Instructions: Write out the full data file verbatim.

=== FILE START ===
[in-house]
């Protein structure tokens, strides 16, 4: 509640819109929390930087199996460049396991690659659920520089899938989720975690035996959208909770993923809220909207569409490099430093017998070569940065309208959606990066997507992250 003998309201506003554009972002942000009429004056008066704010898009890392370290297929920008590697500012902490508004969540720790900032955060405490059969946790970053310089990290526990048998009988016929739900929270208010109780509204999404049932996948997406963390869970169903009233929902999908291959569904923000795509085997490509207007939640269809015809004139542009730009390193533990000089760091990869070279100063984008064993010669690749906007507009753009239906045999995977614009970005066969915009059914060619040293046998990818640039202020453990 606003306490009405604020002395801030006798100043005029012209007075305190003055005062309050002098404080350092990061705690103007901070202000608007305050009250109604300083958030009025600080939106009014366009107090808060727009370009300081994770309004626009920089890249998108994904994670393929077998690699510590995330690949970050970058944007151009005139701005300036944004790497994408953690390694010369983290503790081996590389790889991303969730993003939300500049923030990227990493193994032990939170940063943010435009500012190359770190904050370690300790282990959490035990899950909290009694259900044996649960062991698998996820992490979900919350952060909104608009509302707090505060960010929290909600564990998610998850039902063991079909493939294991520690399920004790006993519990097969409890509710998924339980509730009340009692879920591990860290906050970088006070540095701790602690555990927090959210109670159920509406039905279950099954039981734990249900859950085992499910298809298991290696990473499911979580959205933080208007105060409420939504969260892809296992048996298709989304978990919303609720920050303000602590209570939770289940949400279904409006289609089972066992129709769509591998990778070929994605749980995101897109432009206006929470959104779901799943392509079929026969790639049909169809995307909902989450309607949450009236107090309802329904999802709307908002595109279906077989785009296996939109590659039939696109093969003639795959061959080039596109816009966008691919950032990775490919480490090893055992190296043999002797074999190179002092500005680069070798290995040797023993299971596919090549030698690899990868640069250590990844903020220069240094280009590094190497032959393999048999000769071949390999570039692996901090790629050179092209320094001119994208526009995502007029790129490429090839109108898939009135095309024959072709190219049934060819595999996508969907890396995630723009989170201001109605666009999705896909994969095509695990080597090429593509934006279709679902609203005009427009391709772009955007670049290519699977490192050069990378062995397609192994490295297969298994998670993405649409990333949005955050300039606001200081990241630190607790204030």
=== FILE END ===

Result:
[in-house]
């Protein structure tokens, strides 16, 4: 509640819109929390930087199996460049396991690659659920520089899938989720975690035996959208909770993923809220909207569409490099430093017998070569940065309208959606990066997507992250 003998309201506003554009972002942000009429004056008066704010898009890392370290297929920008590697500012902490508004969540720790900032955060405490059969946790970053310089990290526990048998009988016929739900929270208010109780509204999404049932996948997406963390869970169903009233929902999908291959569904923000795509085997490509207007939640269809015809004139542009730009390193533990000089760091990869070279100063984008064993010669690749906007507009753009239906045999995977614009970005066969915009059914060619040293046998990818640039202020453990 606003306490009405604020002395801030006798100043005029012209007075305190003055005062309050002098404080350092990061705690103007901070202000608007305050009250109604300083958030009025600080939106009014366009107090808060727009370009300081994770309004626009920089890249998108994904994670393929077998690699510590995330690949970050970058944007151009005139701005300036944004790497994408953690390694010369983290503790081996590389790889991303969730993003939300500049923030990227990493193994032990939170940063943010435009500012190359770190904050370690300790282990959490035990899950909290009694259900044996649960062991698998996820992490979900919350952060909104608009509302707090505060960010929290909600564990998610998850039902063991079909493939294991520690399920004790006993519990097969409890509710998924339980509730009340009692879920591990860290906050970088006070540095701790602690555990927090959210109670159920509406039905279950099954039981734990249900859950085992499910298809298991290696990473499911979580959205933080208007105060409420939504969260892809296992048996298709989304978990919303609720920050303000602590209570939770289940949400279904409006289609089972066992129709769509591998990778070929994605749980995101897109432009206006929470959104779901799943392509079929026969790639049909169809995307909902989450309607949450009236107090309802329904999802709307908002595109279906077989785009296996939109590659039939696109093969003639795959061959080039596109816009966008691919950032990775490919480490090893055992190296043999002797074999190179002092500005680069070798290995040797023993299971596919090549030698690899990868640069250590990844903020220069240094280009590094190497032959393999048999000769071949390999570039692996901090790629050179092209320094001119994208526009995502007029790129490429090839109108898939009135095309024959072709190219049934060819595999996508969907890396995630723009989170201001109605666009999705896909994969095509695990080597090429593509934006279709679902609203005009427009391709772009955007670049290519699977490192050069990378062995397609192994490295297969298994998670993405649409990333949005955050300039606001200081990241630190607790204030």